In 1914, during the months of July, August and September, Ned Huff was working in the woods of northern Lake County. He was not a logger, but a botanist cataloging the early flora of Minnesota. During this time period, Professor Ned Huff (respectfully referred to as Ned from this point forward) collected approximately 250 plant specimens from the North Kawishiwi and South Kawishiwi River area. On July 6, 1914, he made the first collection of purple meadow-rue (Thalictrum revolutum) in Minnesota. Typical of the time period, specific information relative to the plant's location and associated habitat was vague. We were basically provided the date, the river's name and "swamp" for the habitat description. Such brevity of detail presents an added challenge to botanists attempting to relocate a historic plant discovery.
It appears that purple meadow-rue was not collected again in the state until June 24, 2008, when it was observed by Minnesota Biological Survey (MBS) staff growing along a small, open canopied stream in the Boundary Waters Canoe Area Wilderness (BWCAW) in St. Louis County. The species was growing with tall meadow-rue (Thalictrum dasycarpum), a commonly occurring plant in the area. Both species pretty much appear identical and it is not until careful observations are made with a hand lens that one might detect tiny, stalked glands on the undersides of the leaves and portions of the inflorescence. These glands are present on purple meadow-rue and absent on tall meadow-rue. Follow-up work back at the lab using a microscope with higher magnification and good side lighting aids in observing the glands and provides more confidence in species identification.
On June 18, 2012 a return trip was made to the North Kawishiwi River in pursuit of Ned's long lost purple meadow-rue. Heavy storms were in the forecast and the skies were dark and threatening as my partner and I began our paddle into the wilderness. There was nothing leisurely about our paddling and portaging as we had our sights set on a campsite that would provide us our perceived botanical vantage in the days ahead. Upon reaching the campsite, the tents and tarps went up quickly and, as if on cue, the storm let loose. Our first day of botanizing was spent hunkered beneath the tarp observing the forest and all its flora toss in the wind and soak itself in some 8 cm of rainfall.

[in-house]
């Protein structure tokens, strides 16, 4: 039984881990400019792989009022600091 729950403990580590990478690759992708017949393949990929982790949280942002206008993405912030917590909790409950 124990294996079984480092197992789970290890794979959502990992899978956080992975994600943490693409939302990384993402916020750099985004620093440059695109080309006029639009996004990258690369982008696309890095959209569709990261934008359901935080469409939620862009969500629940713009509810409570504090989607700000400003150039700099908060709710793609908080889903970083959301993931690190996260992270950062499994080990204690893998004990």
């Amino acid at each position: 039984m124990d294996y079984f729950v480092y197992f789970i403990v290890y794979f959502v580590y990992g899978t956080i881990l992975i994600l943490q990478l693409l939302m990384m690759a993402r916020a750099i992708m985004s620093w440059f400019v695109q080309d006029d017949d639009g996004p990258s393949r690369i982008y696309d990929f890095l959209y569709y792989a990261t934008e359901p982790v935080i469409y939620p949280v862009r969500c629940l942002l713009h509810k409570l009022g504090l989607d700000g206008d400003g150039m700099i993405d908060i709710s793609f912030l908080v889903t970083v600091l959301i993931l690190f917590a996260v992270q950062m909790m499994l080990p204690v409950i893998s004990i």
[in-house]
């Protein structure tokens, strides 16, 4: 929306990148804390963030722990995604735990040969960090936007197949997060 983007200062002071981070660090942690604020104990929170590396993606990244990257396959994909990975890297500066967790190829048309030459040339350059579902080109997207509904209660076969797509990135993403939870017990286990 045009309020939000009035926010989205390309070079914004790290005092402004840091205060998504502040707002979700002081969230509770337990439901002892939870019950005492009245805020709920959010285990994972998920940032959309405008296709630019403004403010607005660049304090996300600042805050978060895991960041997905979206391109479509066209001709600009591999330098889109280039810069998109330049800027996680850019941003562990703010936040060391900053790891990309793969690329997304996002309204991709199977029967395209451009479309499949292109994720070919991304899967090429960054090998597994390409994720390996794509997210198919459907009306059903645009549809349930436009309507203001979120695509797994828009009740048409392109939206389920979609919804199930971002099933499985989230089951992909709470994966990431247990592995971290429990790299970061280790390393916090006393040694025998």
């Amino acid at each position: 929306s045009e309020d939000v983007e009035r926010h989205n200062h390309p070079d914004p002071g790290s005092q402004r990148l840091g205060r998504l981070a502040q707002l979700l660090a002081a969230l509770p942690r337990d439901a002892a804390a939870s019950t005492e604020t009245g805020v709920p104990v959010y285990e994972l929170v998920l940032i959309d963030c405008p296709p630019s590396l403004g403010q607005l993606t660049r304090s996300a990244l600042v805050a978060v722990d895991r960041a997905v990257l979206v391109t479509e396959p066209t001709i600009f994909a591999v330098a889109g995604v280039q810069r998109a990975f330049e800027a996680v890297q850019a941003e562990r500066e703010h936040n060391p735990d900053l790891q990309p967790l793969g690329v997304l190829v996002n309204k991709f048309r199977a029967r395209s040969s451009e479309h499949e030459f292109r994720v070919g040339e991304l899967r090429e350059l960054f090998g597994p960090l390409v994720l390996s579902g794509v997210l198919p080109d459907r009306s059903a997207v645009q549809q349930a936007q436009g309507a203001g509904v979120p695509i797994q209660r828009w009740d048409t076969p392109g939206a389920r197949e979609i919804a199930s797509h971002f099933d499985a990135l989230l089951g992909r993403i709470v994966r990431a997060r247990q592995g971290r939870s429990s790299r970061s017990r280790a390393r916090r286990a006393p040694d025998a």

In the days that followed, we approached every patch of meadow-rue we could find. No potential purple meadow-rue was going to evade our efforts. We soon were reminded just how common, the common tall meadow-rue actually was in the area. As we waded into each new patch of Thalictrum, we would swing up our hand lens and begin to look for those tiny glands. Find a plant, snip a leaf, stretch it out over your finger, find the best backlighting, and peering through the lens look for the glands. "I see flat hairs." "These hairs are short." "These ones are longer and many of the hairs are divided into segments." "Are these glands?" After several days of intensely doing this it was as if we were standing in a field of poppies and not quite as confident of what all we were seeing. We would often share our leaves with one another and ask for second opinion. Yes, we were having fun in the bugs but maintaining focus and keeping an eye on the prize. We were determined and not going to let Ned down in our pursuits. In some sense, we wanted to find a purple meadow-rue and allow ourselves to be transported back in time those hundred years, to somehow stand there in the swamp with Ned and the long lost purple meadow-rue bridging time and space with a moment of euphoria.